UMD women's hockey coach says her firing is a 'slap in the face' to women

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The ousted coach of the University of Minnesota Duluth women's hockey team is going down swinging, accusing UMD of undervaluing women's sports as she prepares to leave her $207,000-a-year role.

Shannon Miller, who won five NCAA Division 1 titles for the Bulldogs during her 16-year tenure, was given her marching orders by the university in December, in an apparent cost-cutting move. Miller was the nation's highest-paid women's hockey coach.

But the Star Tribune reports Miller is considering legal action, suggesting the university's decision may violate gender-based discrimination rules for schools that receive federal funding, known as Title IX.

According to the Boston Globe, Miller has taken on two attorneys with legal expertise of fighting Title IX cases, but the newspaper believes UMD's decision is "less about 'financial considerations' and more about a low valuation of women's sports."

"This move was incredibly disrespectful to all women, not just to coaches and to female athletes," Miller told the Globe. "It is a slap in the face to our gender. I will not tolerate it and I will continue to speak out and fight it."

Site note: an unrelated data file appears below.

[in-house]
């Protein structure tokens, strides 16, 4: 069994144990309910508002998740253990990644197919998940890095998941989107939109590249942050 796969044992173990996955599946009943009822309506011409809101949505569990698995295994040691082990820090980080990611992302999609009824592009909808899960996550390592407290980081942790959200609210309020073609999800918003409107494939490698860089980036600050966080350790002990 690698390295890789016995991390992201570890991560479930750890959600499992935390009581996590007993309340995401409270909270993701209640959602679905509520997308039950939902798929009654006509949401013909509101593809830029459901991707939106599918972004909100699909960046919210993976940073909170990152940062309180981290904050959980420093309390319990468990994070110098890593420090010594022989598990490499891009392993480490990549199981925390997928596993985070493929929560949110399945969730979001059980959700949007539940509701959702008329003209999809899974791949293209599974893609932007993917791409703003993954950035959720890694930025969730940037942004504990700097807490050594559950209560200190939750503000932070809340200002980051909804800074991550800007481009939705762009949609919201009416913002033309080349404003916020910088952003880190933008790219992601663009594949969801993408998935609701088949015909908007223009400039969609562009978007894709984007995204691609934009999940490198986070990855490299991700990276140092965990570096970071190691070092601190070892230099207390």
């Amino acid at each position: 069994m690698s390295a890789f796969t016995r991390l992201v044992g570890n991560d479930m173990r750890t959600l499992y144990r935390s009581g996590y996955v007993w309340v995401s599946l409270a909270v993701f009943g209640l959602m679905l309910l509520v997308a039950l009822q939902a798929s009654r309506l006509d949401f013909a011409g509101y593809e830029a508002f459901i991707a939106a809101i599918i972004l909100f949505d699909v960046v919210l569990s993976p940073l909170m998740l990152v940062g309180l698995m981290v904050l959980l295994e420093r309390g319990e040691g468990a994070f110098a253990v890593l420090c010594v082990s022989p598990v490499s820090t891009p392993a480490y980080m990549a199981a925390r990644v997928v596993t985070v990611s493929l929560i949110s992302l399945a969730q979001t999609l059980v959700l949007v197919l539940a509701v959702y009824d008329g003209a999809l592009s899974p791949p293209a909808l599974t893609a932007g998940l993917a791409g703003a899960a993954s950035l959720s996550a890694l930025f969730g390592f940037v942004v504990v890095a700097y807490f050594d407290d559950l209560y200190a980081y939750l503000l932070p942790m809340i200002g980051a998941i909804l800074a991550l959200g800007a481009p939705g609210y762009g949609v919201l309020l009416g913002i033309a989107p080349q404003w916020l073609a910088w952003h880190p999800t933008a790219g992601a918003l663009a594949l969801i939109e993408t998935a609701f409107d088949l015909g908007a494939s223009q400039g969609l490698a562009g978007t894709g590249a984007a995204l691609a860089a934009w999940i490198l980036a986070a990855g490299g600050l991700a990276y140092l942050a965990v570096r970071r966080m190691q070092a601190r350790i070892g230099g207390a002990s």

Miller had previously said she would have taken a pay cut to retain her position.

Miller's case

Under Title IX, coaches cannot be paid less for a gender-based reason, and it also requires that coaches of men's and women's teams be of similar quality.

As UMD men's coach Scott Sandelin earns $265,000-a-year, cutting Miller for a cheaper alternative could end up being a violation, as the new coach may not be considered as being of similar quality to Sandelin.

UMD announced in a news release on Dec. 15 it would not be giving Miller or her coaching staff a contract extension, saying, "UMD Athletics is not in a position to sustain the current salary levels of our women's hockey coaching staff."

According to the Business Journal, the university says there are reasons other than financial ones for letting Miller – who boasts a .713 winning percentage at UMD – leave the program, but will not detail what they are.

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